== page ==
Despite the preponderance of exceptional drum samples and loops on the market, for certain genres of music (notably country and rock) there is no substitute for a great session drummer playing on a well-recorded and mixed drum kit. One thing that samples and loops can’t provide is the great rhythmic instincts an accomplished live player draws upon when responding to a specific song. However, getting a great player (while certainly a significant element) is not the entire story.
Despite the preponderance of exceptional drum samples and loops on the market, for certain genres of music (notably country and rock) there is no substitute for a great session drummer playing on a well-recorded and mixed drum kit. One thing that samples and loops can’t provide is the great rhythmic instincts an accomplished live player draws upon when responding to a specific song. However, getting a great player (while certainly a significant element) is not the entire story. The appropriate treatment of the drums in a mix with EQ and compression can make the difference between a lifeless, vague sound and an exciting, textured and genuinely rhythmic drum track.
In this article, I’m going to go drum by drum providing EQ and compression settings that will, hopefully, provide you with a jumping off point to getting great drum sounds in your mix. Because of its all-in-one mixing board channel approach, I’ll be using Metric Halo’s Channel Strip plug-in with its EQ, compression and noise-gate to illustrate my comments about various EQ and compression settings.
As far as compression settings go, the trick is to preserve the transient attack of the kick drum with a fast but not too fast attack time (9ms in this instance) and then a quick release (11ms) so the compressor is ready to respond to the next kick drum hit. The ratio I use is a relatively mild 2.5:1 and I adjust the threshold until I hear the kick sound I’m searching for. Finally, in order to give the kick drum sound some separation from the rest of the kit, I use a noise gate and adjust the threshold to allow the kick sound to come through while essentially muting the majority of the other drum/cymbal sounds. Also, while setting the attack to the Channel Strip’s fastest “auto” setting, I allow for a long (400ms) release.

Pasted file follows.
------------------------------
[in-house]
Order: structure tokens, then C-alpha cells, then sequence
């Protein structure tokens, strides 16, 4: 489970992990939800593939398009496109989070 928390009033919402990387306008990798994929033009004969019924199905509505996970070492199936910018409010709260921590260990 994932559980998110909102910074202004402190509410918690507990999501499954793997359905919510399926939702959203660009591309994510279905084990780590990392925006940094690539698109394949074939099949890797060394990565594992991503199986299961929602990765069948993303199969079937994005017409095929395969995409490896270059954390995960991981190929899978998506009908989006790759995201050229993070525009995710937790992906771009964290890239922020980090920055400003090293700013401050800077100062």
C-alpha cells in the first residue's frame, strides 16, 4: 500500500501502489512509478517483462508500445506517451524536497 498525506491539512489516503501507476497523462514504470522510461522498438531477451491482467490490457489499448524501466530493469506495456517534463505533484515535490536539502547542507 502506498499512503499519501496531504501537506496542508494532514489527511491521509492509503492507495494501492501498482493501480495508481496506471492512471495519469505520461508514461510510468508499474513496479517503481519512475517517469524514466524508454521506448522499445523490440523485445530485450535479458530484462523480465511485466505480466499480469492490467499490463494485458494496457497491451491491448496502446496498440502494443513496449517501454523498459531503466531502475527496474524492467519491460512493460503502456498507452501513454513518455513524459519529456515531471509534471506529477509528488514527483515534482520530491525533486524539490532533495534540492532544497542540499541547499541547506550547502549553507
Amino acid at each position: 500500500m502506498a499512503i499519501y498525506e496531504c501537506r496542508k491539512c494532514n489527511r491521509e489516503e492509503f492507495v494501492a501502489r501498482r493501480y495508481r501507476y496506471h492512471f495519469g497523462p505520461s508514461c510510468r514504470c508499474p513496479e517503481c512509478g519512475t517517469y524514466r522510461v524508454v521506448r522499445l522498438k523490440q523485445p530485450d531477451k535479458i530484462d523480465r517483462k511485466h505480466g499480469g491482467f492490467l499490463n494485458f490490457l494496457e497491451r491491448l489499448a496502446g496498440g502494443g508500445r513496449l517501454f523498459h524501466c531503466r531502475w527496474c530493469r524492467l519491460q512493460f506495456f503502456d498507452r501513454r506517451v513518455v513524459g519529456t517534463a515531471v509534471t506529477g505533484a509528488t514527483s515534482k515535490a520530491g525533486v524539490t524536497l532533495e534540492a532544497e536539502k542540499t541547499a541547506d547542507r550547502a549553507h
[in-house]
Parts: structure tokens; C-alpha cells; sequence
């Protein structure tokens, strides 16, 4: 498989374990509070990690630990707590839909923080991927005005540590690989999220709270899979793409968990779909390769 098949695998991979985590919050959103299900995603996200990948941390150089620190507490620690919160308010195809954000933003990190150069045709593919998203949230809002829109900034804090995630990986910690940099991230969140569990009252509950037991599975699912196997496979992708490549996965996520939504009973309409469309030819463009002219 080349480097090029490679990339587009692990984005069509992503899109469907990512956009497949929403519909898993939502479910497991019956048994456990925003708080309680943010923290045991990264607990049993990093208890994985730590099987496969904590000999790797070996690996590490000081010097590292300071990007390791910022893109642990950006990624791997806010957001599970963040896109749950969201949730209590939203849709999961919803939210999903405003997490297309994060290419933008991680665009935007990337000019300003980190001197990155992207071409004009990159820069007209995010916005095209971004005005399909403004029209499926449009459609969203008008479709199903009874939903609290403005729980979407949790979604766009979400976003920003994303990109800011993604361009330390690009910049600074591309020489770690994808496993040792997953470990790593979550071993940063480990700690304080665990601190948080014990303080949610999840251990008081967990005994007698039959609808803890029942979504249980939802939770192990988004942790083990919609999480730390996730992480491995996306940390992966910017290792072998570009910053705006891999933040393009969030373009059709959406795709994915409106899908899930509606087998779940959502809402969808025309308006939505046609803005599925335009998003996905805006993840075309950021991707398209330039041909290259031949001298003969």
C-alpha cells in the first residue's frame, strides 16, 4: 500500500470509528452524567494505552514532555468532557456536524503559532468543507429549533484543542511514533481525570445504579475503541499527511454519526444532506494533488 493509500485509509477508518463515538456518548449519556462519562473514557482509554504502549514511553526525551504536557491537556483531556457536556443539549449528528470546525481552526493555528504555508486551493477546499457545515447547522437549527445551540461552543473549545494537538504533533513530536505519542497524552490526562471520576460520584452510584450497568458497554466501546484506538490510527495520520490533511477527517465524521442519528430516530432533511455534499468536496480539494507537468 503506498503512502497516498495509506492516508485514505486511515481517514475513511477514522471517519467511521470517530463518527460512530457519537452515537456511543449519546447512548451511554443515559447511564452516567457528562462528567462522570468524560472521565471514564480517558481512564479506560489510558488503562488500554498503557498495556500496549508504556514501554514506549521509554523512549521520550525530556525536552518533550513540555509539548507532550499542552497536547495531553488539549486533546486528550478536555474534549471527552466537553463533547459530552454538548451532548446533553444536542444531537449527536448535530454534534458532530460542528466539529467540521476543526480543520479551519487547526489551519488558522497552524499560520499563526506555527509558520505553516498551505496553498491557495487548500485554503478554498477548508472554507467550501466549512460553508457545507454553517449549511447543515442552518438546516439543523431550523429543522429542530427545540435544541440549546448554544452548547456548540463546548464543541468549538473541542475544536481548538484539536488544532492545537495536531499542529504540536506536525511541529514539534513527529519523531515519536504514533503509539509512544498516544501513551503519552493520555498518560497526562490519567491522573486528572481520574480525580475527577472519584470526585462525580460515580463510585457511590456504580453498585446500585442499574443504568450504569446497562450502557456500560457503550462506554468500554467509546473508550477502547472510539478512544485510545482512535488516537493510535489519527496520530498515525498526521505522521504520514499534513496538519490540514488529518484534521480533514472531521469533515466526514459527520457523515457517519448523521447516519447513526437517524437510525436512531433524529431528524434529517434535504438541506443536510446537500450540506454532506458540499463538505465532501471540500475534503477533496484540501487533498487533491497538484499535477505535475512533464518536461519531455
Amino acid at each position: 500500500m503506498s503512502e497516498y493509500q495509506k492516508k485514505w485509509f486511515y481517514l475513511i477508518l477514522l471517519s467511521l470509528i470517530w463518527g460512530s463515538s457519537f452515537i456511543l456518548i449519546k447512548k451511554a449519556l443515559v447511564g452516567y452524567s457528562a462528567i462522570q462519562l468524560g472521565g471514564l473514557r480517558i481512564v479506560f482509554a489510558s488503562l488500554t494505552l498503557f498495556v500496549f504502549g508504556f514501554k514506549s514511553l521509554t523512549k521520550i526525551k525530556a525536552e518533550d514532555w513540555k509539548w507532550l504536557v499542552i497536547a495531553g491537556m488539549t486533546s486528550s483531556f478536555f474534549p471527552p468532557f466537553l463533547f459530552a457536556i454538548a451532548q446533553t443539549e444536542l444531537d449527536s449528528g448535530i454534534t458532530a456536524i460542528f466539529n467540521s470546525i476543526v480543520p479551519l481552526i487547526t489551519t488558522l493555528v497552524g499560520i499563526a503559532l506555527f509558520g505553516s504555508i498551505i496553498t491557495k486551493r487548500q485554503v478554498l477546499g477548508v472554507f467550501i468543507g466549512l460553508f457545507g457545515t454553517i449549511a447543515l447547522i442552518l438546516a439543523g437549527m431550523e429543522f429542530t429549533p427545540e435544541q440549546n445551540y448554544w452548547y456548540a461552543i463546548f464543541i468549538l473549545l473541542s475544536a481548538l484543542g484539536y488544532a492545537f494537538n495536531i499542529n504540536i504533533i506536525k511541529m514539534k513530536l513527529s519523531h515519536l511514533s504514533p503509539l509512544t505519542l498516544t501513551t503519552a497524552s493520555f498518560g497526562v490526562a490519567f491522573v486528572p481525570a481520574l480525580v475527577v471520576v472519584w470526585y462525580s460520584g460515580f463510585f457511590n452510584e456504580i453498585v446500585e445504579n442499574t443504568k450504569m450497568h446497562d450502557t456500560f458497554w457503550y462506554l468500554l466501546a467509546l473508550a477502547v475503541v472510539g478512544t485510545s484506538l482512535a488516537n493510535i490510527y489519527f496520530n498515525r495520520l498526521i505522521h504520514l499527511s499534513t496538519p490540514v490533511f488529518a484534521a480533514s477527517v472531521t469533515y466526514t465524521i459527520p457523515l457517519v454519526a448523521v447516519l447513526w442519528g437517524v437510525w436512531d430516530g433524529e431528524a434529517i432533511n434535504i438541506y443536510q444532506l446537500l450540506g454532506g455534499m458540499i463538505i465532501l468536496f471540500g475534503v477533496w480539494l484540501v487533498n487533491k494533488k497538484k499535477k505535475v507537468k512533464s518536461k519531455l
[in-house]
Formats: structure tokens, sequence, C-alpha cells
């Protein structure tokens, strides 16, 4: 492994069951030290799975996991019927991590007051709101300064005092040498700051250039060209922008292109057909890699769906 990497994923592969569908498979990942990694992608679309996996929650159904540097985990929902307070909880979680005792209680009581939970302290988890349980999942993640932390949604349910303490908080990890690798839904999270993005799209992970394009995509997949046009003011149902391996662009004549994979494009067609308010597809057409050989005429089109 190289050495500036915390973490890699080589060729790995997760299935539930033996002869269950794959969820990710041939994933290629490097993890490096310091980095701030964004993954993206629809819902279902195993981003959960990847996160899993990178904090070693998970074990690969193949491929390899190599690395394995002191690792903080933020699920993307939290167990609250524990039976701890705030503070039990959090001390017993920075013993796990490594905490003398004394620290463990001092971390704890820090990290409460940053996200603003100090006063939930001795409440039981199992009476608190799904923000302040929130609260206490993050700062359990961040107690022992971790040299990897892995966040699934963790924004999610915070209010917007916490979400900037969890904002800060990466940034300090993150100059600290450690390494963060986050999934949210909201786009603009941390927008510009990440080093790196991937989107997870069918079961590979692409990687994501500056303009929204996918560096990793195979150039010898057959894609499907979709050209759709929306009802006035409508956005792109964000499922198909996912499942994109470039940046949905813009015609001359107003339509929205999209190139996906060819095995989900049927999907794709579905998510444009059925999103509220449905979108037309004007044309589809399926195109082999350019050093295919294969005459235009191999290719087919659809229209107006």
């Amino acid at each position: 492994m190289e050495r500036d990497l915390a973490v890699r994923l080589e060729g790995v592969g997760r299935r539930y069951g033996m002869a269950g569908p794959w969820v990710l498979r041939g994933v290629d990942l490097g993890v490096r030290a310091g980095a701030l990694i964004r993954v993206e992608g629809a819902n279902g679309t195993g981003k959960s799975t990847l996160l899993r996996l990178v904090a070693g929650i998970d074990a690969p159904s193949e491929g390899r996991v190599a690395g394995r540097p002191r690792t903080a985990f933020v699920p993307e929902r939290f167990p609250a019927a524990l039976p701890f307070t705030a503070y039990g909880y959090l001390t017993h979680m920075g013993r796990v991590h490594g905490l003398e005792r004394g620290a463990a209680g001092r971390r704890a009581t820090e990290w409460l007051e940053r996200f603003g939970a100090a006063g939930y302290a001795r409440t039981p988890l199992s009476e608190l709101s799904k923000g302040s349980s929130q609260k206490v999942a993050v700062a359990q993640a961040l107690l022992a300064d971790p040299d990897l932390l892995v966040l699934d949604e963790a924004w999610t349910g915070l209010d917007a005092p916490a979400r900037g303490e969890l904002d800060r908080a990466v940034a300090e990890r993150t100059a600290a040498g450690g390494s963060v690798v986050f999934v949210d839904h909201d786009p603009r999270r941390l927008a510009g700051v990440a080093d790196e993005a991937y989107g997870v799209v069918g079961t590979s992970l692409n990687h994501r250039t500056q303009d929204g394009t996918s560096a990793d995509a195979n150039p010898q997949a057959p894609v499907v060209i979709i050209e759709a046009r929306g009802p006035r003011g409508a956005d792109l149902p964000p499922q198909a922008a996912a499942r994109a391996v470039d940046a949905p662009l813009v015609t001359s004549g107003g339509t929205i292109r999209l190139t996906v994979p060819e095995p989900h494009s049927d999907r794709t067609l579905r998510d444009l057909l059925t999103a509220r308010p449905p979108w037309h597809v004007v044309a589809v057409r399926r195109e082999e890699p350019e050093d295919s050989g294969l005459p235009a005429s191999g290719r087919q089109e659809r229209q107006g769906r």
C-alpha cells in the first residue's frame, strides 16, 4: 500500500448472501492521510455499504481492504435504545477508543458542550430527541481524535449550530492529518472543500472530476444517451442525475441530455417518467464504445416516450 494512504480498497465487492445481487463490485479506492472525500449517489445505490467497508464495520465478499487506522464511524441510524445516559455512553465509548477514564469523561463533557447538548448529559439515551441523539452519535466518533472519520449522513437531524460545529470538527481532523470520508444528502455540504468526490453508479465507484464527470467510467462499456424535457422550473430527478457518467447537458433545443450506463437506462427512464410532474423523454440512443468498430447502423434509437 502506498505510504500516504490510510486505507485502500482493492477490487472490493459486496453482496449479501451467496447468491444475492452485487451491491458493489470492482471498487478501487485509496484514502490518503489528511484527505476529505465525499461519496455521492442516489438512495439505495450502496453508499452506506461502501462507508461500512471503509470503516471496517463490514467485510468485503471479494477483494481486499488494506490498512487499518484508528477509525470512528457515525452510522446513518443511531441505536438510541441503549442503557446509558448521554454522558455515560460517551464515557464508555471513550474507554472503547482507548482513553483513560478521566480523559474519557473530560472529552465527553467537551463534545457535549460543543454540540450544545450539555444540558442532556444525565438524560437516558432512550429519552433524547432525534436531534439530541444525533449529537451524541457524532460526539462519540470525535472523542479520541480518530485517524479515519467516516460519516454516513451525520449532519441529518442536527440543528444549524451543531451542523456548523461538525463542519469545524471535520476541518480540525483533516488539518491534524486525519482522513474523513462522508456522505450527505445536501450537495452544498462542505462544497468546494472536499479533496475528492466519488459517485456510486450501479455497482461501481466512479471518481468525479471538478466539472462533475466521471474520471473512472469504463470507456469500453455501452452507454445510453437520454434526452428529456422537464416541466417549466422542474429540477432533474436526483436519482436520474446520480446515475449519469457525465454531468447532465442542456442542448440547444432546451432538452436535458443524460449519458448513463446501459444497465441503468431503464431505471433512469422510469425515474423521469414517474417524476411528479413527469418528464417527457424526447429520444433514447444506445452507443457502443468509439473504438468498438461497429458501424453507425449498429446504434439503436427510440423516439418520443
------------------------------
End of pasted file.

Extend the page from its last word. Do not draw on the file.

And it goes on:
In order to accentuate the most important elements of the sub kick’s sound, I tend to use a low pass filter approach to my EQ that removes all frequencies above 500hz and drops off even more dramatically below 100hz. This is to make sure that only the essential parts of the sub kick’s sound come through. The sub kick should be felt more than it is heard. In terms of compression, a ratio of approximately 5:1, a relatively slow attack (120ms) and medium fast release (57ms) allow the sub kick’s tone to stay present and full underneath the sound of the kick drum’s regular miked sound. Then, I’ll use a noise gate with a fast attack (20ms) and slower release (200ms) to keep out any other kit sounds that might otherwise bleed into the sub kick sound.
Compression on a snare is a real balancing act where too much will take away the energy of the performance and too little will make it practically impossible to find an appropriate level for the snare in the mix. I use a ratio of 2.5:1 with a very quick attack (2ms) and release (11ms). If you’re finding that you’re losing the snap of the snare, slow your compressor’s attack a little but remember that slowing the attack too much will take the compressor too long to grab onto the sound and will leave the snare much less manageable in the mix. Adjust the threshold settings until things sound right to your ear. This basically allows you to decide how much overall compression you’ll be applying. Don’t overdo it or the drum will lose its energy but don’t go too lightly or the snare won’t stand up in the mix. Gating the snare is a trial and error process as well. Depending on whether the snare approach in the song is aggressive or soft will have a lot to do with your threshold settings. Like on the kick drum, I use the very fast “auto” attack and a slower release on the gate in an attempt to keep out the ambient sounds of the cymbals, toms and kick.
Low (Floor) Tom
High (Rack) Tom
Limiting the Sub Mix
A final trick to add punch to the overall drum kit is to send all of the individual tracks to a stereo sub mix and place a limiter like the Waves L1 on that stereo auxiliary track. By adjusting the threshold until the attenuation is between 5–7dB, you’ll find that the kit has a really satisfying overall punch and presence.
While I’ve been painfully specific about EQ, compression and gate settings, it’s important to remember that every mix situation is different. Use all of these settings as a jumping off point and then use your ears to tweak the sounds until you’re happy. Good luck!